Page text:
Survivalist Forum

Advertise Here

Go Back   Survivalist Forum > General Discussion Section > General Discussion
Articles Chat Room Classifieds Donations Gallery Groups Links Store Survival Files


General Discussion Anything non-survival related - news and information, current events, general chit-chat stuff.

Advertise Here
Thread Tools Display Modes
Old 01-07-2013, 11:57 AM
juskom95's Avatar
juskom95 juskom95 is online now
I aim to misbehave.
Join Date: Nov 2012
Location: Kentucky
Age: 31
Posts: 12,601
Thanks: 30,864
Thanked 24,679 Times in 8,843 Posts
Awards Showcase
Outstanding Member 
Total Awards: 1

Advertise Here

Originally Posted by Albus Tigris View Post
How did it change you?
What did you miss the most?
I appreciate my friends and family a lot more, years on end of not seeing them will make you realize what they're worth. Of course, I got a break from the drama and compared it to real world issues; came to the realization that most of the drama that 'people' have is their own making, and it doesn't amount to much at all.
Who really cares what happens on some reality show?
Who cares what someone said on facebook?
So many petty issues became mute, my now civilian job included (can't get stressed that much about it, no one is going to die if they can't print )
The Following 2 Users Say Thank You to juskom95 For This Useful Post:
Old 01-07-2013, 12:51 PM
Jessee Jessee is offline
Join Date: Mar 2010
Location: Alabama Gulf Coast
Posts: 267
Thanks: 284
Thanked 409 Times in 158 Posts

Originally Posted by Albus Tigris View Post
I haven't liked crowds for a long time now. Even less now that I've been dealing with all the green on blue crap. I don't like bumper to bumper traffic either. Freaks me out.

I really miss cooking my own food. I really miss having food I actually enjoy.

I found out about the work not mattering the first time I came back. It's difficult to spend so much time doing things that affect whether people live or die and then honestly give a crap when somebody freaks out because we didn't make the weekly quota of widgets per their "stretch goal." I haven't had a corporate job since.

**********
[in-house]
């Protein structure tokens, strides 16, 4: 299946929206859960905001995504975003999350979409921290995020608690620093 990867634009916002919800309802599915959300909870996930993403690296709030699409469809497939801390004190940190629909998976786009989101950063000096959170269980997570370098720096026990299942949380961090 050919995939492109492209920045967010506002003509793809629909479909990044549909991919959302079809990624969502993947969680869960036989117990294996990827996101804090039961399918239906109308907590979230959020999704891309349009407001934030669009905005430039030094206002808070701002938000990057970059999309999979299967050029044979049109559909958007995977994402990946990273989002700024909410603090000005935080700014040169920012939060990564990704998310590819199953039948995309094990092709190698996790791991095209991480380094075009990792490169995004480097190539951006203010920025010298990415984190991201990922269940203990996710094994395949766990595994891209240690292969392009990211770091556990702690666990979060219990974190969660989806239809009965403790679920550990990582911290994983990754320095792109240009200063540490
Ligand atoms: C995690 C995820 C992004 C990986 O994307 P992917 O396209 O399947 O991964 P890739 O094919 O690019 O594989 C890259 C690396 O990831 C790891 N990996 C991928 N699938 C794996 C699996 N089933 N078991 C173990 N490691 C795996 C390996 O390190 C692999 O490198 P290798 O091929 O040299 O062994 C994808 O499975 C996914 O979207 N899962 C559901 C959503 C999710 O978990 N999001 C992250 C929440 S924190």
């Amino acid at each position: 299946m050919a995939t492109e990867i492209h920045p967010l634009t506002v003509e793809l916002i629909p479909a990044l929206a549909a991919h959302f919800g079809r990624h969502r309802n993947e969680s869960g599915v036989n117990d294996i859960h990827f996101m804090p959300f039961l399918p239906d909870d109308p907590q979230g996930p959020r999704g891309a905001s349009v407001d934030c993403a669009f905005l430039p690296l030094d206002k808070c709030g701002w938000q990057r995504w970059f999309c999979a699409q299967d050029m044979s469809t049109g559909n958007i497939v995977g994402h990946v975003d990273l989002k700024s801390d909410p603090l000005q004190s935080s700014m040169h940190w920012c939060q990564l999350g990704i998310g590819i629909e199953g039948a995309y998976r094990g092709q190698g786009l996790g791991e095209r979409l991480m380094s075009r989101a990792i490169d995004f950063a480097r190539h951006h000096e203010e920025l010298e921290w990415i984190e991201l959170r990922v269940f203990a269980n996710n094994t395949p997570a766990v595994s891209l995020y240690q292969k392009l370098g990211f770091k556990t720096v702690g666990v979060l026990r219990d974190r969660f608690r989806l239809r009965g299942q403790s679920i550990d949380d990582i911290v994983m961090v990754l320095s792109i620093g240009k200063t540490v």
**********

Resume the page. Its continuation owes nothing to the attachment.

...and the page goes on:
First, I want to thank you for this thread, and thank you for your Service.

For me, a couple of Westpacs from 85' - 91', Japan Home Port, and Desert Storm/Shield while in the Navy. Then College, and Army National Guard for 5 years with no more deployments.

You are correct in that Deployments "AGE" us and most often make us much wiser than our years would suggest. Americans who have not seen the world as we have simply cannot, and do not understand just how special and truly gifted they are to be an American. It is very frustrating that they take "everything" for granted, and have very little appreciation for the things that truly matter.

For me, I would not change the experience's I have. I think I am a better Man, husband, father and citizen as a result of them. As you, I do avoid crowds even after this long, but only when the family is with me.

Good luck Soldier, and keep your powder dry.

The Following 2 Users Say Thank You to Jessee For This Useful Post:
Old 01-07-2013, 11:49 PM
Oldhat Oldhat is offline
Join Date: Dec 2011
Location: South of Nashville somewhere
Posts: 310
Thanks: 310
Thanked 759 Times in 233 Posts

Good Luck!

I was deployed in 90 for Op Des Storm, came back in 1991, was part of 7th corp. Don't know what everyone else seen on the news but we had little to nothing in creature comforts. Tent, military issued gear, and vehicles. Pretty rough living....extreme light discipline at all times during the night...although it did not matter because outside of our battery commander's tent we only had a single light bulb...we did manage to wire up a GP large tent and run a wire from the commanders generator and used the single light in our GP large.

"Going without" was not that tough, I say "going without" in meaning that we had no civilian clothes, no "normal food" (all MRE's and we didn't get the heater packs back then), no electricity, no tv, no game boys, no nothing. This taught me to be thankful for what I have today.

Most here can imagine it but others that never were deployed as a combat troop never will, and that is how much you'd "give your your right nut" for a toilet, water to bath with (we were not allowed to bath with our water only drink it), a warm actually cooked meal, a telephone call (only calls back then were via satellite phone and we had 1 opportunity in 4 months to use a phone) or just to be able to see friends and family.

Sure you are worried about what is going on "back in the world" but once you got back nothing much really changed so the fear was all for naught.

Me, I guess most of all it taught me my "limits". Limits in a sense of what ones psyche can handle, physical capabilities, and just how damn bad over-all something could be. Told myself that all I had to do was "survive this" and every other day for the rest of my life would be a cake walk.....even if I lived in a cave.